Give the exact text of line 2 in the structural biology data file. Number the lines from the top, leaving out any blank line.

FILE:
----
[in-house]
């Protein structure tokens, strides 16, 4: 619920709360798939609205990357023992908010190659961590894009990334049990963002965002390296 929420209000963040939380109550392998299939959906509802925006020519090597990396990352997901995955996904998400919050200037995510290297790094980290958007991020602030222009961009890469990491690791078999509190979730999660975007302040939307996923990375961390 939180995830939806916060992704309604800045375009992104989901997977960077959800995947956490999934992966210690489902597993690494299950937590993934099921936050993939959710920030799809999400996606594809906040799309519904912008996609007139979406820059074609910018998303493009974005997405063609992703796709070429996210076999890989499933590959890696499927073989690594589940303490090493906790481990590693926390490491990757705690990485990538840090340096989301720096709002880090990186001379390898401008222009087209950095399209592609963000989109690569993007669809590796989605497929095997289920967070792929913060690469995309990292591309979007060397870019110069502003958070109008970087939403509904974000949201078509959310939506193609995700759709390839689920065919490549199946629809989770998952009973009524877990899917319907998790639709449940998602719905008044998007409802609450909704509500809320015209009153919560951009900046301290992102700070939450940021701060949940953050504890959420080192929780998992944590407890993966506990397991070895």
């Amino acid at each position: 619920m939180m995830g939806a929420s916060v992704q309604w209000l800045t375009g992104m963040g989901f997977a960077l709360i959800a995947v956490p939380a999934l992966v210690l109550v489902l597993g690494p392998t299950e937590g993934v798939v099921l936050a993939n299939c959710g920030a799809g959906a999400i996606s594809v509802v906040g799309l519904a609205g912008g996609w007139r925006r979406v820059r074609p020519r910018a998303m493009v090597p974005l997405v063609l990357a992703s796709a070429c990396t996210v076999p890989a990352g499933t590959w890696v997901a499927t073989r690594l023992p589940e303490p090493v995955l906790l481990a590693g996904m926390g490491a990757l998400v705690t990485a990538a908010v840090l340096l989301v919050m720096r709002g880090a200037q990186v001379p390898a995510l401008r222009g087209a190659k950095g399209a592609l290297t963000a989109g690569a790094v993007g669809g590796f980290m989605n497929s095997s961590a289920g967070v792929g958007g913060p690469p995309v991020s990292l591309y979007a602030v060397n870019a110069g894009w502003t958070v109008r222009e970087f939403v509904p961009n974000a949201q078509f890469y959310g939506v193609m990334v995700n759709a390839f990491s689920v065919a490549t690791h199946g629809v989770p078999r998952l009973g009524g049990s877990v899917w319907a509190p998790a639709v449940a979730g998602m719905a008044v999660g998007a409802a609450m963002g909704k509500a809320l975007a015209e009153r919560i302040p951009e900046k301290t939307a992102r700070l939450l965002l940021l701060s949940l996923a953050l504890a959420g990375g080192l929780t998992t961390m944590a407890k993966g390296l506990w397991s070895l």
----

């Protein structure tokens, strides 16, 4: 619920709360798939609205990357023992908010190659961590894009990334049990963002965002390296 929420209000963040939380109550392998299939959906509802925006020519090597990396990352997901995955996904998400919050200037995510290297790094980290958007991020602030222009961009890469990491690791078999509190979730999660975007302040939307996923990375961390 939180995830939806916060992704309604800045375009992104989901997977960077959800995947956490999934992966210690489902597993690494299950937590993934099921936050993939959710920030799809999400996606594809906040799309519904912008996609007139979406820059074609910018998303493009974005997405063609992703796709070429996210076999890989499933590959890696499927073989690594589940303490090493906790481990590693926390490491990757705690990485990538840090340096989301720096709002880090990186001379390898401008222009087209950095399209592609963000989109690569993007669809590796989605497929095997289920967070792929913060690469995309990292591309979007060397870019110069502003958070109008970087939403509904974000949201078509959310939506193609995700759709390839689920065919490549199946629809989770998952009973009524877990899917319907998790639709449940998602719905008044998007409802609450909704509500809320015209009153919560951009900046301290992102700070939450940021701060949940953050504890959420080192929780998992944590407890993966506990397991070895």